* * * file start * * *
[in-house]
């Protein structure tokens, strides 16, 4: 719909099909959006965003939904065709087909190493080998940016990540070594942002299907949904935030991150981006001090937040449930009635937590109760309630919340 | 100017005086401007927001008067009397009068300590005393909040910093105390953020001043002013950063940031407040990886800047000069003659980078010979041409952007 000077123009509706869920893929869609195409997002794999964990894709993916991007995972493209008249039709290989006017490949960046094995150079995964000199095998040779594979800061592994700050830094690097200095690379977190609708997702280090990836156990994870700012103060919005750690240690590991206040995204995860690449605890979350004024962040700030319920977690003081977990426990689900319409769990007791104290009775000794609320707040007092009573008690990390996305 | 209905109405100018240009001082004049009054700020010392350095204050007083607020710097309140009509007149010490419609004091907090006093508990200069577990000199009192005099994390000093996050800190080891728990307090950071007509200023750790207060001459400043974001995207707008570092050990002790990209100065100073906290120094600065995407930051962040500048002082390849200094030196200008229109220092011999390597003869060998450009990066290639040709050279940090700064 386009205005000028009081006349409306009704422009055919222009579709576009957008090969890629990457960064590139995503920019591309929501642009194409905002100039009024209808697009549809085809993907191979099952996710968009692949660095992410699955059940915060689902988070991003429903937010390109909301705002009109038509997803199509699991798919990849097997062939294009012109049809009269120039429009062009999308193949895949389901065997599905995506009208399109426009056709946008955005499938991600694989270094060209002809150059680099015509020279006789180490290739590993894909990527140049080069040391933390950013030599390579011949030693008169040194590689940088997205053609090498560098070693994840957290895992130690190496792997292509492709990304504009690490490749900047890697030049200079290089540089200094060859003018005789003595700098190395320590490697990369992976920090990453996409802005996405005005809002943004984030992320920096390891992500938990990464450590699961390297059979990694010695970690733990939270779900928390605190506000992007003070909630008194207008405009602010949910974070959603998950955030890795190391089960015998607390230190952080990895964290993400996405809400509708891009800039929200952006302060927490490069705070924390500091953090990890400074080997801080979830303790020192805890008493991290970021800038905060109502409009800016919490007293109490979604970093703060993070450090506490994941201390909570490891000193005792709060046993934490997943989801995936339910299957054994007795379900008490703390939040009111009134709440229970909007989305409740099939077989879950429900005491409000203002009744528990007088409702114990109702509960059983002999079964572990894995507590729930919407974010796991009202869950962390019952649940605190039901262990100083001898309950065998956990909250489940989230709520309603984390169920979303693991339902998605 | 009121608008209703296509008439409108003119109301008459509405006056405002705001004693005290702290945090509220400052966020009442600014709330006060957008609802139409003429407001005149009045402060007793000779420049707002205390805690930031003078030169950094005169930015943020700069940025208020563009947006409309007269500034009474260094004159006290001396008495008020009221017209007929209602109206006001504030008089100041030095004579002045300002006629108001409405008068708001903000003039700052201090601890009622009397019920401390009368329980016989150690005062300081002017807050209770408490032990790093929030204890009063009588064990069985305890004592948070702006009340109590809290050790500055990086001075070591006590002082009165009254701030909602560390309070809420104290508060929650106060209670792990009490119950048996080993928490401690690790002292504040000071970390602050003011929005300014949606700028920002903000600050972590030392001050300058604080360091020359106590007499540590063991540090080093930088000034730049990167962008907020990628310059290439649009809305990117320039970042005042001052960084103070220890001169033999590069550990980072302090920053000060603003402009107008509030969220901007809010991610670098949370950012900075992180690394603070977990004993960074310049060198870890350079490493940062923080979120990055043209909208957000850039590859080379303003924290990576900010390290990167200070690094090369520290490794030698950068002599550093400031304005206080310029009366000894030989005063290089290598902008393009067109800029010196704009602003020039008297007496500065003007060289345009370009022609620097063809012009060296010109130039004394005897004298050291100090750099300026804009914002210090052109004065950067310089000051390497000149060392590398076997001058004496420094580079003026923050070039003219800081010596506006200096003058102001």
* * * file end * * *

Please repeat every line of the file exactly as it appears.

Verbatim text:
[in-house]
């Protein structure tokens, strides 16, 4: 719909099909959006965003939904065709087909190493080998940016990540070594942002299907949904935030991150981006001090937040449930009635937590109760309630919340 | 100017005086401007927001008067009397009068300590005393909040910093105390953020001043002013950063940031407040990886800047000069003659980078010979041409952007 000077123009509706869920893929869609195409997002794999964990894709993916991007995972493209008249039709290989006017490949960046094995150079995964000199095998040779594979800061592994700050830094690097200095690379977190609708997702280090990836156990994870700012103060919005750690240690590991206040995204995860690449605890979350004024962040700030319920977690003081977990426990689900319409769990007791104290009775000794609320707040007092009573008690990390996305 | 209905109405100018240009001082004049009054700020010392350095204050007083607020710097309140009509007149010490419609004091907090006093508990200069577990000199009192005099994390000093996050800190080891728990307090950071007509200023750790207060001459400043974001995207707008570092050990002790990209100065100073906290120094600065995407930051962040500048002082390849200094030196200008229109220092011999390597003869060998450009990066290639040709050279940090700064 386009205005000028009081006349409306009704422009055919222009579709576009957008090969890629990457960064590139995503920019591309929501642009194409905002100039009024209808697009549809085809993907191979099952996710968009692949660095992410699955059940915060689902988070991003429903937010390109909301705002009109038509997803199509699991798919990849097997062939294009012109049809009269120039429009062009999308193949895949389901065997599905995506009208399109426009056709946008955005499938991600694989270094060209002809150059680099015509020279006789180490290739590993894909990527140049080069040391933390950013030599390579011949030693008169040194590689940088997205053609090498560098070693994840957290895992130690190496792997292509492709990304504009690490490749900047890697030049200079290089540089200094060859003018005789003595700098190395320590490697990369992976920090990453996409802005996405005005809002943004984030992320920096390891992500938990990464450590699961390297059979990694010695970690733990939270779900928390605190506000992007003070909630008194207008405009602010949910974070959603998950955030890795190391089960015998607390230190952080990895964290993400996405809400509708891009800039929200952006302060927490490069705070924390500091953090990890400074080997801080979830303790020192805890008493991290970021800038905060109502409009800016919490007293109490979604970093703060993070450090506490994941201390909570490891000193005792709060046993934490997943989801995936339910299957054994007795379900008490703390939040009111009134709440229970909007989305409740099939077989879950429900005491409000203002009744528990007088409702114990109702509960059983002999079964572990894995507590729930919407974010796991009202869950962390019952649940605190039901262990100083001898309950065998956990909250489940989230709520309603984390169920979303693991339902998605 | 009121608008209703296509008439409108003119109301008459509405006056405002705001004693005290702290945090509220400052966020009442600014709330006060957008609802139409003429407001005149009045402060007793000779420049707002205390805690930031003078030169950094005169930015943020700069940025208020563009947006409309007269500034009474260094004159006290001396008495008020009221017209007929209602109206006001504030008089100041030095004579002045300002006629108001409405008068708001903000003039700052201090601890009622009397019920401390009368329980016989150690005062300081002017807050209770408490032990790093929030204890009063009588064990069985305890004592948070702006009340109590809290050790500055990086001075070591006590002082009165009254701030909602560390309070809420104290508060929650106060209670792990009490119950048996080993928490401690690790002292504040000071970390602050003011929005300014949606700028920002903000600050972590030392001050300058604080360091020359106590007499540590063991540090080093930088000034730049990167962008907020990628310059290439649009809305990117320039970042005042001052960084103070220890001169033999590069550990980072302090920053000060603003402009107008509030969220901007809010991610670098949370950012900075992180690394603070977990004993960074310049060198870890350079490493940062923080979120990055043209909208957000850039590859080379303003924290990576900010390290990167200070690094090369520290490794030698950068002599550093400031304005206080310029009366000894030989005063290089290598902008393009067109800029010196704009602003020039008297007496500065003007060289345009370009022609620097063809012009060296010109130039004394005897004298050291100090750099300026804009914002210090052109004065950067310089000051390497000149060392590398076997001058004496420094580079003026923050070039003219800081010596506006200096003058102001």